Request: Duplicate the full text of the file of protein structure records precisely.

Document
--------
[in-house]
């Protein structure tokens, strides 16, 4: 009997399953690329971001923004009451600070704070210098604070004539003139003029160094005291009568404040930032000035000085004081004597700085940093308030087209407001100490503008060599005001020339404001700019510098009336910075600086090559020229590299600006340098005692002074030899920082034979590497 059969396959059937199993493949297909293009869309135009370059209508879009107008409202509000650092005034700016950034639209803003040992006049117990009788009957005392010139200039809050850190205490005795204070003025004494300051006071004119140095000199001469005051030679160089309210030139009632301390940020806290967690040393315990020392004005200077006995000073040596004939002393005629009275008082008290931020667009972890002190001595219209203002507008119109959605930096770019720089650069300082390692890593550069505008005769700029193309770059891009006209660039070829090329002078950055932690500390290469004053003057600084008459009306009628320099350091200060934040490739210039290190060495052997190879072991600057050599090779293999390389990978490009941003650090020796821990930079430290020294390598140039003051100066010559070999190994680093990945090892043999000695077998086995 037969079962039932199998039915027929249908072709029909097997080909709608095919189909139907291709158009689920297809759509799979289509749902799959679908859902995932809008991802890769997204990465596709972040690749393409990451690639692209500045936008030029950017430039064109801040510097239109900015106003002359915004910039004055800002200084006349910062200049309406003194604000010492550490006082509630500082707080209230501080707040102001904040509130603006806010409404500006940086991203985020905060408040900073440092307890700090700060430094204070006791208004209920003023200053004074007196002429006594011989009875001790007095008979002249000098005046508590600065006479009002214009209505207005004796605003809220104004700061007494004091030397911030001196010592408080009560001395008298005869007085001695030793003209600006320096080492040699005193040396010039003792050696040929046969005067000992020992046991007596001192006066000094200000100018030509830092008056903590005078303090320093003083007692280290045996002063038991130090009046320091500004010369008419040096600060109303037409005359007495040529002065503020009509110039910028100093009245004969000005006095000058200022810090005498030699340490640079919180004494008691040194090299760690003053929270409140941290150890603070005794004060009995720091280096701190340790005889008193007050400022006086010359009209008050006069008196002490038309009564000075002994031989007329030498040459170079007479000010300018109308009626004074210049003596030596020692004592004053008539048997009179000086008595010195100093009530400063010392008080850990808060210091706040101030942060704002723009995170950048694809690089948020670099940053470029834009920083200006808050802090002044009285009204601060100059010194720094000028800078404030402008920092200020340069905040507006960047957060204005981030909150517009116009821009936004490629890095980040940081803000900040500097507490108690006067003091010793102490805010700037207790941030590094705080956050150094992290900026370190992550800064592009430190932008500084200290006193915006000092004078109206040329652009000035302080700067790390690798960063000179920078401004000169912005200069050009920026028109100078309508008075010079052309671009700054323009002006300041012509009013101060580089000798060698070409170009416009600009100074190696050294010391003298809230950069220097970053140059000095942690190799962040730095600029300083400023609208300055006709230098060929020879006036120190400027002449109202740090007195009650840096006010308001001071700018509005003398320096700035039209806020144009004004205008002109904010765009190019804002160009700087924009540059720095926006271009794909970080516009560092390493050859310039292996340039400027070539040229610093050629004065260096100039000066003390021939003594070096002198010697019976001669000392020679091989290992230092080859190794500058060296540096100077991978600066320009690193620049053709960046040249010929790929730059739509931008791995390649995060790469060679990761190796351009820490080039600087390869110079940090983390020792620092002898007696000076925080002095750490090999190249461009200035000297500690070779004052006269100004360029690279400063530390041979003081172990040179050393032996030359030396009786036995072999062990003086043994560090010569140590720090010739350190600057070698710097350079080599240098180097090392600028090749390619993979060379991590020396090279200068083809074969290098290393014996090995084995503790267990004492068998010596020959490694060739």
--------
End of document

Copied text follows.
[in-house]
């Protein structure tokens, strides 16, 4: 009997399953690329971001923004009451600070704070210098604070004539003139003029160094005291009568404040930032000035000085004081004597700085940093308030087209407001100490503008060599005001020339404001700019510098009336910075600086090559020229590299600006340098005692002074030899920082034979590497 059969396959059937199993493949297909293009869309135009370059209508879009107008409202509000650092005034700016950034639209803003040992006049117990009788009957005392010139200039809050850190205490005795204070003025004494300051006071004119140095000199001469005051030679160089309210030139009632301390940020806290967690040393315990020392004005200077006995000073040596004939002393005629009275008082008290931020667009972890002190001595219209203002507008119109959605930096770019720089650069300082390692890593550069505008005769700029193309770059891009006209660039070829090329002078950055932690500390290469004053003057600084008459009306009628320099350091200060934040490739210039290190060495052997190879072991600057050599090779293999390389990978490009941003650090020796821990930079430290020294390598140039003051100066010559070999190994680093990945090892043999000695077998086995 037969079962039932199998039915027929249908072709029909097997080909709608095919189909139907291709158009689920297809759509799979289509749902799959679908859902995932809008991802890769997204990465596709972040690749393409990451690639692209500045936008030029950017430039064109801040510097239109900015106003002359915004910039004055800002200084006349910062200049309406003194604000010492550490006082509630500082707080209230501080707040102001904040509130603006806010409404500006940086991203985020905060408040900073440092307890700090700060430094204070006791208004209920003023200053004074007196002429006594011989009875001790007095008979002249000098005046508590600065006479009002214009209505207005004796605003809220104004700061007494004091030397911030001196010592408080009560001395008298005869007085001695030793003209600006320096080492040699005193040396010039003792050696040929046969005067000992020992046991007596001192006066000094200000100018030509830092008056903590005078303090320093003083007692280290045996002063038991130090009046320091500004010369008419040096600060109303037409005359007495040529002065503020009509110039910028100093009245004969000005006095000058200022810090005498030699340490640079919180004494008691040194090299760690003053929270409140941290150890603070005794004060009995720091280096701190340790005889008193007050400022006086010359009209008050006069008196002490038309009564000075002994031989007329030498040459170079007479000010300018109308009626004074210049003596030596020692004592004053008539048997009179000086008595010195100093009530400063010392008080850990808060210091706040101030942060704002723009995170950048694809690089948020670099940053470029834009920083200006808050802090002044009285009204601060100059010194720094000028800078404030402008920092200020340069905040507006960047957060204005981030909150517009116009821009936004490629890095980040940081803000900040500097507490108690006067003091010793102490805010700037207790941030590094705080956050150094992290900026370190992550800064592009430190932008500084200290006193915006000092004078109206040329652009000035302080700067790390690798960063000179920078401004000169912005200069050009920026028109100078309508008075010079052309671009700054323009002006300041012509009013101060580089000798060698070409170009416009600009100074190696050294010391003298809230950069220097970053140059000095942690190799962040730095600029300083400023609208300055006709230098060929020879006036120190400027002449109202740090007195009650840096006010308001001071700018509005003398320096700035039209806020144009004004205008002109904010765009190019804002160009700087924009540059720095926006271009794909970080516009560092390493050859310039292996340039400027070539040229610093050629004065260096100039000066003390021939003594070096002198010697019976001669000392020679091989290992230092080859190794500058060296540096100077991978600066320009690193620049053709960046040249010929790929730059739509931008791995390649995060790469060679990761190796351009820490080039600087390869110079940090983390020792620092002898007696000076925080002095750490090999190249461009200035000297500690070779004052006269100004360029690279400063530390041979003081172990040179050393032996030359030396009786036995072999062990003086043994560090010569140590720090010739350190600057070698710097350079080599240098180097090392600028090749390619993979060379991590020396090279200068083809074969290098290393014996090995084995503790267990004492068998010596020959490694060739």